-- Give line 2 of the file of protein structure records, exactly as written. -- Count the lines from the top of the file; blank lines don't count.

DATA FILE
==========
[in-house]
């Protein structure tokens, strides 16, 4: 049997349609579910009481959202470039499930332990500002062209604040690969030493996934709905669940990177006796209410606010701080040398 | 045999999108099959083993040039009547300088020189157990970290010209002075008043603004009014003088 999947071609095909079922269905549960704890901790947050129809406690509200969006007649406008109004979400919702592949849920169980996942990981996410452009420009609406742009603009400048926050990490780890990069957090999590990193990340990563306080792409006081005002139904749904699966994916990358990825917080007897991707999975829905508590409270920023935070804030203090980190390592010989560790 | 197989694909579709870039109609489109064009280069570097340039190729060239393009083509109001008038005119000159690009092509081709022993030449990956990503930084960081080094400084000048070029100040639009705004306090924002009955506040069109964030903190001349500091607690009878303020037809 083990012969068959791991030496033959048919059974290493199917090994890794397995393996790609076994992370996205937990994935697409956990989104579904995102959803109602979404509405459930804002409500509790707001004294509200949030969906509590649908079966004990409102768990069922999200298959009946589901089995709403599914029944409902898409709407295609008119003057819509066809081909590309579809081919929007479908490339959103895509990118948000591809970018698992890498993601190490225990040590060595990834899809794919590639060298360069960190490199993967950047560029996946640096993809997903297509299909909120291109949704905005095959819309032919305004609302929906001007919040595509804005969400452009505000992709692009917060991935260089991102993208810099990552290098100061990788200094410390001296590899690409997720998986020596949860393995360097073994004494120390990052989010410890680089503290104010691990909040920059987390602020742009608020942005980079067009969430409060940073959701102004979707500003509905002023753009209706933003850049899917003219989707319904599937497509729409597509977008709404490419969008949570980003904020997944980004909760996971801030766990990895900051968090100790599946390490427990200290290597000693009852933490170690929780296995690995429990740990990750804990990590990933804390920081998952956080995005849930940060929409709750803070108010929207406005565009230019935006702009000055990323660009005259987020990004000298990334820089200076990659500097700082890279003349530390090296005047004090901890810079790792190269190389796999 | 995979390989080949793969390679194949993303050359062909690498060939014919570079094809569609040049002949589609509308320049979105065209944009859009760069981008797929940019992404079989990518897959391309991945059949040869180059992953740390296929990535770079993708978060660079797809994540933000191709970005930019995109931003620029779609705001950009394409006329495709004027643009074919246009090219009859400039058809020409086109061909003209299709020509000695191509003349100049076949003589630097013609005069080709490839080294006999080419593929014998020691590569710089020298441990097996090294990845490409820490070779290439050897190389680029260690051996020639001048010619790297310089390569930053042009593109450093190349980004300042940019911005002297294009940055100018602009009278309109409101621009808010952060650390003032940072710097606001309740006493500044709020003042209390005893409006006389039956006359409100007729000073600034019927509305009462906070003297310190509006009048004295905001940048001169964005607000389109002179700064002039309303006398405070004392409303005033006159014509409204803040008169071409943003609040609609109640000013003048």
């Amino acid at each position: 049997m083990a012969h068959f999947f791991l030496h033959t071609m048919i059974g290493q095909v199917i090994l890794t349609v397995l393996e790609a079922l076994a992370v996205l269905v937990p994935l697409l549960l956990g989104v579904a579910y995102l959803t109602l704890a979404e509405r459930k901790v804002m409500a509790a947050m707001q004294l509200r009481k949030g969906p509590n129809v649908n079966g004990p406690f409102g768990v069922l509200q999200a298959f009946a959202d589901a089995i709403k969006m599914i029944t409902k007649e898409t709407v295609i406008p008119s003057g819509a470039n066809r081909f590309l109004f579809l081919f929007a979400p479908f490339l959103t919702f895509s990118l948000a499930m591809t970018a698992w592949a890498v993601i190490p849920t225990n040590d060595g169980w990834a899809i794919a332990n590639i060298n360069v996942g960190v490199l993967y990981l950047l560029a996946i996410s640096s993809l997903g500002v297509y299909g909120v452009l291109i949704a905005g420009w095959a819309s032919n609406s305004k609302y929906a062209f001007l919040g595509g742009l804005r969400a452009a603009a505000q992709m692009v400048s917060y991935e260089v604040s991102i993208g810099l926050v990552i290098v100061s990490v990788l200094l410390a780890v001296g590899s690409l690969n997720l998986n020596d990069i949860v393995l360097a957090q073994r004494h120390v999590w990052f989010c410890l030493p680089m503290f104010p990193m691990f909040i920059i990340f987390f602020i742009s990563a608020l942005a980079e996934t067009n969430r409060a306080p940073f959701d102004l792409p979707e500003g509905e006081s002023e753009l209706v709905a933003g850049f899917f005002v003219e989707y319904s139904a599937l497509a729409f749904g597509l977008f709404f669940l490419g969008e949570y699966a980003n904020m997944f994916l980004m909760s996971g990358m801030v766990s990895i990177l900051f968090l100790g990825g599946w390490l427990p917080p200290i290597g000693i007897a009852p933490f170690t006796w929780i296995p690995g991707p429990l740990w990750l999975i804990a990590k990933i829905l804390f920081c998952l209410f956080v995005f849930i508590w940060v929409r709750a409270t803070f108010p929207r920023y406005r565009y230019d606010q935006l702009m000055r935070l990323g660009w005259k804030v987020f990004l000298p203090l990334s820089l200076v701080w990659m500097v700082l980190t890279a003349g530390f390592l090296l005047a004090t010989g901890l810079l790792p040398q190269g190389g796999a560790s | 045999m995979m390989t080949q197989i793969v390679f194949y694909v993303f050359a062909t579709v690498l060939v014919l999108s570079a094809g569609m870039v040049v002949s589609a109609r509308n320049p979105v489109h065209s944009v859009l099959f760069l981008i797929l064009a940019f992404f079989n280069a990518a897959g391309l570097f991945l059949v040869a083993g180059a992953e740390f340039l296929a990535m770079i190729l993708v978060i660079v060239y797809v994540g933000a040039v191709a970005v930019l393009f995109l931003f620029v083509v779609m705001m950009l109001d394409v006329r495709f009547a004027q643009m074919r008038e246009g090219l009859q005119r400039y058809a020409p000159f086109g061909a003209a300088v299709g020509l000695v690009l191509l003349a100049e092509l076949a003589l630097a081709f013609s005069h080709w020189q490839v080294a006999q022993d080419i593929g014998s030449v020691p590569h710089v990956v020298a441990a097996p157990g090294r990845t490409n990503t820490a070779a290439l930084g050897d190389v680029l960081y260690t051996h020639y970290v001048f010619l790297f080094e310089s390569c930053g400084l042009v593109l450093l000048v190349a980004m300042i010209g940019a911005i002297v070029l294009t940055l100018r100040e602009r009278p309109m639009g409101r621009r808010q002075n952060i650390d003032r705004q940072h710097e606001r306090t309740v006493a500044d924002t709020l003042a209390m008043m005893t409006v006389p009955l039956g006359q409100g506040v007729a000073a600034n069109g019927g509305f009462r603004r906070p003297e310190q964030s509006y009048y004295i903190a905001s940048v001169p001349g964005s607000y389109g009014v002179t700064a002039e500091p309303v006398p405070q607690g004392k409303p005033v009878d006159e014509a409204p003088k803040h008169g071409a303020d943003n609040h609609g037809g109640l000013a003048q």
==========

């Protein structure tokens, strides 16, 4: 049997349609579910009481959202470039499930332990500002062209604040690969030493996934709905669940990177006796209410606010701080040398 | 045999999108099959083993040039009547300088020189157990970290010209002075008043603004009014003088 999947071609095909079922269905549960704890901790947050129809406690509200969006007649406008109004979400919702592949849920169980996942990981996410452009420009609406742009603009400048926050990490780890990069957090999590990193990340990563306080792409006081005002139904749904699966994916990358990825917080007897991707999975829905508590409270920023935070804030203090980190390592010989560790 | 197989694909579709870039109609489109064009280069570097340039190729060239393009083509109001008038005119000159690009092509081709022993030449990956990503930084960081080094400084000048070029100040639009705004306090924002009955506040069109964030903190001349500091607690009878303020037809 083990012969068959791991030496033959048919059974290493199917090994890794397995393996790609076994992370996205937990994935697409956990989104579904995102959803109602979404509405459930804002409500509790707001004294509200949030969906509590649908079966004990409102768990069922999200298959009946589901089995709403599914029944409902898409709407295609008119003057819509066809081909590309579809081919929007479908490339959103895509990118948000591809970018698992890498993601190490225990040590060595990834899809794919590639060298360069960190490199993967950047560029996946640096993809997903297509299909909120291109949704905005095959819309032919305004609302929906001007919040595509804005969400452009505000992709692009917060991935260089991102993208810099990552290098100061990788200094410390001296590899690409997720998986020596949860393995360097073994004494120390990052989010410890680089503290104010691990909040920059987390602020742009608020942005980079067009969430409060940073959701102004979707500003509905002023753009209706933003850049899917003219989707319904599937497509729409597509977008709404490419969008949570980003904020997944980004909760996971801030766990990895900051968090100790599946390490427990200290290597000693009852933490170690929780296995690995429990740990990750804990990590990933804390920081998952956080995005849930940060929409709750803070108010929207406005565009230019935006702009000055990323660009005259987020990004000298990334820089200076990659500097700082890279003349530390090296005047004090901890810079790792190269190389796999 | 995979390989080949793969390679194949993303050359062909690498060939014919570079094809569609040049002949589609509308320049979105065209944009859009760069981008797929940019992404079989990518897959391309991945059949040869180059992953740390296929990535770079993708978060660079797809994540933000191709970005930019995109931003620029779609705001950009394409006329495709004027643009074919246009090219009859400039058809020409086109061909003209299709020509000695191509003349100049076949003589630097013609005069080709490839080294006999080419593929014998020691590569710089020298441990097996090294990845490409820490070779290439050897190389680029260690051996020639001048010619790297310089390569930053042009593109450093190349980004300042940019911005002297294009940055100018602009009278309109409101621009808010952060650390003032940072710097606001309740006493500044709020003042209390005893409006006389039956006359409100007729000073600034019927509305009462906070003297310190509006009048004295905001940048001169964005607000389109002179700064002039309303006398405070004392409303005033006159014509409204803040008169071409943003609040609609109640000013003048």